I wrote this back in December 2011 but I think it’s still very relevant.
What does wishing someone a “Merry Christmas” and saying “my child is Autistic” have in common? Read on to find out.
Something has been bothering me lately and it’s time I sound off and speak my mind. I apologize if I offend anyone with my opinions but they are what they are.
I’ve grown tired of all the political correctness police out there in the world today.
I fully understand that no one wants to be offend, or worse offend someone else, but it’s gotten out of control.
I noticed something this year. I found myself wishing people a Happy Holidays instead of a Merry Christmas. I realized that last week and you know what, it bothers me.
I also realized why I was doing that as well.
I have found that by wishing someone a Merry Christmas when they don’t celebrate Christmas, is offensive to some people. I have been yelled at a few times by people, who were offended by what I thought was a kind gesture on my part.
The last thing in the world I wanted to do was upset someone by simply wishing them a Merry Christmas.
I eventually became afraid to say that for fear of the response I would get, and to be completely honest with you, that’s really sad. People say things like, “by wishing me a Merry Christmas, you’re being insensitive to my beliefs”. Really? My intention was nothing short of wishing them well and it totally backfired.
Something similar happens in the Autism community as well and to be quite frank, I’ve grown tired of it.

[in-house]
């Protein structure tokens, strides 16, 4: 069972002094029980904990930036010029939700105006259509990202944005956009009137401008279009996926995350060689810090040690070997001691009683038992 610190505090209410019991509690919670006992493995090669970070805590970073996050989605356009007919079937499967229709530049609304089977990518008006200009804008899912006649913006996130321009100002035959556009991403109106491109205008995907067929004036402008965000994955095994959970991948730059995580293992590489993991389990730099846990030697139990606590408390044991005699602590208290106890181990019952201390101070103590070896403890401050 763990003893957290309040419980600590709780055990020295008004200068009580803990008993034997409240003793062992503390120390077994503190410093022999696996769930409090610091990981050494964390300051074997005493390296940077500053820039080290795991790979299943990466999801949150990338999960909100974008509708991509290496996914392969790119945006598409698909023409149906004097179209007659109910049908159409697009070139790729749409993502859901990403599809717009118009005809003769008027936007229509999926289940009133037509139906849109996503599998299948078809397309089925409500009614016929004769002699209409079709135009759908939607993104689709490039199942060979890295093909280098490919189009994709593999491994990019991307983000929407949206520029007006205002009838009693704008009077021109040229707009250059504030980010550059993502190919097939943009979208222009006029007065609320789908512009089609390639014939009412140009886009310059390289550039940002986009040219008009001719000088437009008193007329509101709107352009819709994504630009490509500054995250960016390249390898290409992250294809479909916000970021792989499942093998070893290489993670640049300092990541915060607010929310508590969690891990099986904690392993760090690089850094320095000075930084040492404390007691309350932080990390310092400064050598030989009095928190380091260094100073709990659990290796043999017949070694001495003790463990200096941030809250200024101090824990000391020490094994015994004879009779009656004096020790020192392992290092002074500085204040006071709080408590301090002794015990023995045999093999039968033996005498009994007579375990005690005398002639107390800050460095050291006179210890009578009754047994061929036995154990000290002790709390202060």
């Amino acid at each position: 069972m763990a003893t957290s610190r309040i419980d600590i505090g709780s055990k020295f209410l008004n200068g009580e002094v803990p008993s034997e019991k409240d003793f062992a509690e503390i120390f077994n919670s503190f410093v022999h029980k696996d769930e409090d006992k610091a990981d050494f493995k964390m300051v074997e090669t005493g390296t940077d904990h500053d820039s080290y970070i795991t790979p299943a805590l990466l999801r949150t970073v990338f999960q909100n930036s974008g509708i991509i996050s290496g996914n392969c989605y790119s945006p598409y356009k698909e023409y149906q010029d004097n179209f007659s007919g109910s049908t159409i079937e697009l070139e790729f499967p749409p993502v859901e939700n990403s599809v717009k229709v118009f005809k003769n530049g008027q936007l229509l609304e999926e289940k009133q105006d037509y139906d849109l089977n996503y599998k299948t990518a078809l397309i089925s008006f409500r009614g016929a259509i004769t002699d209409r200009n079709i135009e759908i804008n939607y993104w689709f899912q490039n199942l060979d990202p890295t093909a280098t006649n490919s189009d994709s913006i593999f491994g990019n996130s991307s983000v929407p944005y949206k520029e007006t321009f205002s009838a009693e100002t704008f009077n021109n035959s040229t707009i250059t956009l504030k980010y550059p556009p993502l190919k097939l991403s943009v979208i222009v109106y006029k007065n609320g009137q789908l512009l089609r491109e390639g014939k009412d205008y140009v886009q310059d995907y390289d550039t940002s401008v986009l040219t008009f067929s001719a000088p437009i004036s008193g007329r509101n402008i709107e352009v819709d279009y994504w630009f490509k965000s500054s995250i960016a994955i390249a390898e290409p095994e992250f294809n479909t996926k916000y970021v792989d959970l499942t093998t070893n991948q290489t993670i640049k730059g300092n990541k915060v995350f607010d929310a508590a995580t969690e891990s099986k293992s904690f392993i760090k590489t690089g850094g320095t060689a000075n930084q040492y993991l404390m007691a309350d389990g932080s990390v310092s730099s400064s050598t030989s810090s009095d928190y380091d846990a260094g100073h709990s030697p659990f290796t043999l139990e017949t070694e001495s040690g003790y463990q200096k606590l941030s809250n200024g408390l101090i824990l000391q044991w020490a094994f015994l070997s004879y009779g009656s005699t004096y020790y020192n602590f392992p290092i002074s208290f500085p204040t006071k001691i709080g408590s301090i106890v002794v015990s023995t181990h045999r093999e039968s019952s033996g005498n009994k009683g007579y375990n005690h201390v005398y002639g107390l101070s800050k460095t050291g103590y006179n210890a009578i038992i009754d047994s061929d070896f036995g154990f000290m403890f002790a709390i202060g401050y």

Let me say that I’m speaking from my own, personal experience here. If you haven’t experienced what I’m going to talk about, consider yourself lucky.
As my blog becomes more and more popular, I come in to contact with a great number of people. Most of these people are special needs parents themselves simply wanting to talk or share their experiences and I love hearing from them.
However, this past year I have found a growing number of people that feel the need to correct my choice of words. I have been corrected by other special needs parents who seem hypersensitive and very easily offended by the use of the word Autistic.
For example, during the course of a conversation I’ll say something like “my son is Autistic“. These people feel the need to say something like “don’t you mean your son with Autism“.
Typically, I respond by saying, “don’t they mean the same thing“.
When I’m corrected by these parents, they explain that calling my child Autistic, is offensive and degrading. By saying my son is Autistic, I’m defining him by his diagnosis.
This is complete and utter nonsense in my opinion.
I mentioned the politically correct mine field earlier. This is what I meant. You never know when things are going to blowup in your face.
To me, whether I say Autistic or with Autism, I am referring to the exact same thing. They are both, descriptive words used to describe a condition. Neither of which I personally think are offensive. Now, if someone used the word “retard” or something similar, that’s a completely different story.
I think that “retard” is deemed offensive by most people and rightfully so.
Why are some people so sensitive to the word Autistic when I’ve spoken to many adults on the Spectrum who actually prefer the word Autistic and don’t find it offensive in the least.
I think it’s important to remember that whether you use the word Autistic or with Autism, it doesn’t change the reality of the situation.